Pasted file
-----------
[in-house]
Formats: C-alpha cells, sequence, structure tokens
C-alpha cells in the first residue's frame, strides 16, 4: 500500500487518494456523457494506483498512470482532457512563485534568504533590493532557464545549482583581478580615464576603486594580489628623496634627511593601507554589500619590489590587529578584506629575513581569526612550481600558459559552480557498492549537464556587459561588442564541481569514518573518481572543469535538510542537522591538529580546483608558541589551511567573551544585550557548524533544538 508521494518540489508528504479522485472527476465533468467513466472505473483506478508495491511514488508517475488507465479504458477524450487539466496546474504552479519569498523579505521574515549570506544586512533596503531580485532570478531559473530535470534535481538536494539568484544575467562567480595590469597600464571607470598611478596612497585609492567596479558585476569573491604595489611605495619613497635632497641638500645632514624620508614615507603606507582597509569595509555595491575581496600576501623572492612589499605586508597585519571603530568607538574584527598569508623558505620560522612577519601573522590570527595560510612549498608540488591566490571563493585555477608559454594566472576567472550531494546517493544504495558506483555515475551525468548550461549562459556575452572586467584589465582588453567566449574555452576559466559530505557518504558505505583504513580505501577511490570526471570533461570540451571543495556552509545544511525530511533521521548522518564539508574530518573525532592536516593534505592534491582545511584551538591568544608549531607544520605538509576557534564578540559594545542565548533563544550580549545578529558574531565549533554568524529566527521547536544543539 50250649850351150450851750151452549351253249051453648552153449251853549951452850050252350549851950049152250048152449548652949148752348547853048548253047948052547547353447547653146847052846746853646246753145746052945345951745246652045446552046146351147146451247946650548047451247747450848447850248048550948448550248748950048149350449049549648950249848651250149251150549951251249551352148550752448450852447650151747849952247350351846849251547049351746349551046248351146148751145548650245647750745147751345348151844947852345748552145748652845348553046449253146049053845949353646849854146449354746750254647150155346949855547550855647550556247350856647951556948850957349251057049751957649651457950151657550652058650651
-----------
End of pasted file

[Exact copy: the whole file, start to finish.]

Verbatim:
[in-house]
Formats: C-alpha cells, sequence, structure tokens
C-alpha cells in the first residue's frame, strides 16, 4: 500500500487518494456523457494506483498512470482532457512563485534568504533590493532557464545549482583581478580615464576603486594580489628623496634627511593601507554589500619590489590587529578584506629575513581569526612550481600558459559552480557498492549537464556587459561588442564541481569514518573518481572543469535538510542537522591538529580546483608558541589551511567573551544585550557548524533544538 508521494518540489508528504479522485472527476465533468467513466472505473483506478508495491511514488508517475488507465479504458477524450487539466496546474504552479519569498523579505521574515549570506544586512533596503531580485532570478531559473530535470534535481538536494539568484544575467562567480595590469597600464571607470598611478596612497585609492567596479558585476569573491604595489611605495619613497635632497641638500645632514624620508614615507603606507582597509569595509555595491575581496600576501623572492612589499605586508597585519571603530568607538574584527598569508623558505620560522612577519601573522590570527595560510612549498608540488591566490571563493585555477608559454594566472576567472550531494546517493544504495558506483555515475551525468548550461549562459556575452572586467584589465582588453567566449574555452576559466559530505557518504558505505583504513580505501577511490570526471570533461570540451571543495556552509545544511525530511533521521548522518564539508574530518573525532592536516593534505592534491582545511584551538591568544608549531607544520605538509576557534564578540559594545542565548533563544550580549545578529558574531565549533554568524529566527521547536544543539 50250649850351150450851750151452549351253249051453648552153449251853549951452850050252350549851950049152250048152449548652949148752348547853048548253047948052547547353447547653146847052846746853646246753145746052945345951745246652045446552046146351147146451247946650548047451247747450848447850248048550948448550248748950048149350449049549648950249848651250149251150549951251249551352148550752448450852447650151747849952247350351846849251547049351746349551046248351146148751145548650245647750745147751345348151844947852345748552145748652845348553046449253146049053845949353646849854146449354746750254647150155346949855547550855647550556247350856647951556948850957349251057049751957649651457950151657550652058650651